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Back To Vidyya European Study To Evaluate Hospitalization, Survival Of Patients Who Get Cardiac Resynchronization And Optimal Drug Therapy For Heart Failure

18-Month, 800-Patient Study First Follow-Up In Europe To Measure Device/Drug Combination Treatment

To further support the possibility that therapy to resynchronize the failing heart's beating action may lengthen life span, in addition to keeping patients more healthy, Medtronic, Inc., today announced enrollment of the first patients in a major new European study with implications for thousands of the world's heart failure patients.

The study, called the Cardiac Resynchronization - Heart Failure (CARE-HF) trial, is the first 18-month study in Europe to evaluate 800 patients for the effect of the new device-based therapy on hospitalization, death and quality of life. Positive results would add significant validity to the combination of device-based therapies with drug regimens in the treatment of heart failure.

Heart failure affects more than 22.5 million persons worldwide, including six million Europeans, with approximately 500,000 new patients diagnosed each year. It is a major cost and quality-of-life issue for people with the disease and is characterized by frequent hospital admissions.

Physicians participating in the CARE-HF trial will study whether patients whose heart conditions do not require device therapy will benefit from a new, specialized implantable resynchronization device intended to restore synchronized beating to the left and right sides of the failing heart for more efficient pumping action. The new study asks: What is the added effect, if any, of cardiac resynchronization therapy on the life span and health of heart failure patients already receiving diuretics and optimal medical therapy?

The CARE-HF study, a randomized controlled trial, is to take place at approximately 100 heart centers in 12 European countries. Its 800 patients -- 400 receiving cardiac resynchronization associated with optimal pharmacological therapy and 400 who receive optimal pharmacological therapy only -- will be in New York Heart Association Classes III or IV, indicating that their chronic heart failure has dramatically progressed. Patients will be followed for at least 18 months.

The first patients to be enrolled in the CARE-HF trial on January 9, 2001, were a 70-year-old female at the Centre Hospitalier Universitaire in Rennes, France, and a 50-year-old male at the University Hospital Skejby in Aarhus, Denmark. Both suffer from advanced heart failure (New York Heart Association Classes III or IV) with ventricular conduction delays and are currently on multiple medications such as diuretics, ACE inhibitors and beta-blockers.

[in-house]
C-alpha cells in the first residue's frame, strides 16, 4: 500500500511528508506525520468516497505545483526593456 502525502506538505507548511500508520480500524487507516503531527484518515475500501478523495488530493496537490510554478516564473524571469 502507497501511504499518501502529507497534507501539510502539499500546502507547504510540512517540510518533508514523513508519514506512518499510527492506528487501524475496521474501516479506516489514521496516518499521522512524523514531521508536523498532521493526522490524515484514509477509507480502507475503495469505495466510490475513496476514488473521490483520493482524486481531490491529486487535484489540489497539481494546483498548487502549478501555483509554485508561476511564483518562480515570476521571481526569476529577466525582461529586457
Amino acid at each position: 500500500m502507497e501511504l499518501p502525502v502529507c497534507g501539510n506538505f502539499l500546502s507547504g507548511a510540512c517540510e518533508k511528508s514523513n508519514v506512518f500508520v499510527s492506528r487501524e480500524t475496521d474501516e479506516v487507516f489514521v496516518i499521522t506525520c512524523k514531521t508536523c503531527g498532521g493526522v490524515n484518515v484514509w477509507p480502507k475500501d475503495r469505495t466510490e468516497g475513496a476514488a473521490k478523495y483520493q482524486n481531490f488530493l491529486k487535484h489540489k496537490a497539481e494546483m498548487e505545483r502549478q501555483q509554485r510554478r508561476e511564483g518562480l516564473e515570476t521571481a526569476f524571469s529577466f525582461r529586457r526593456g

A steering committee of cardiologists are leading the trial, headed by Chairman Prof. J.G.F. Cleland, of Kingston-upon-Hull, U.K. The committee includes Prof. Jean Claude Daubert of Rennes, France; Prof. Erland Erdman of Cologne, Germany; Dr. Daniel Gras, Paris, France; Prof. Lukas Kappenberger of Lausanne, Switzerland; Prof. Werner Klein, Graz, Austria; Prof. Luigi Tavazzi, Pavia, Italy, and Prof. Nick Freemantle, Birmingham, U.K.

The committee has noted that previous and concurrent studies are suggesting the efficacy of cardiac resynchronization but that a direct comparison to a combination drug/device therapy is essential before physicians establish its place in the long-term care continuum. "Despite advances in drug treatment, many patients with heart failure still have severe symptoms," said Prof. Cleland. "We feel that a successful, positive conclusion to this landmark study will help us quantify the effect of resynchronization and allow us to research it in concert with pharmaceuticals in affecting disease progression. We know the effectiveness of drugs is highly variable and patient-specific; now we must ascertain whether device-based therapies can play the role we think they can."

Four hundred patients randomized to cardiac resynchronization therapy are to receive one of two implantable systems used with Attain(TM) left-heart leads:

  • -- Implanted under the skin in the chest area, the cardiac resynchronization system delivers electrical impulses via two insulated wires threaded through veins inside the right atrium (upper chamber) and ventricle (lower chamber). A third wire is maneuvered through a vein on the heart's surface that leads to the left ventricle. The device was commercially released to the European market in 1998 and is currently undergoing clinical evaluation in the United States.
  • -- The new implantable cardiac resynchronization system designed to allow physicians to program and control the beating action of the right and left sides of the heart independently. It also includes heart failure-specific diagnostic capabilities intended to monitor a patient's heart rate trends and activity levels. Clinical evaluation is under way in Europe.

Data from CARE-HF and other European studies involving Medtronic cardiac resynchronization therapies will complement those now being collected in the U.S./Canada Multi-center InSync Randomized Clinical Evaluation (MIRACLE) study which is also evaluating a comparable group of about 300 patients at about 45 U.S. and Canadian centers.

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Editor: Susan K. Boyer, RN
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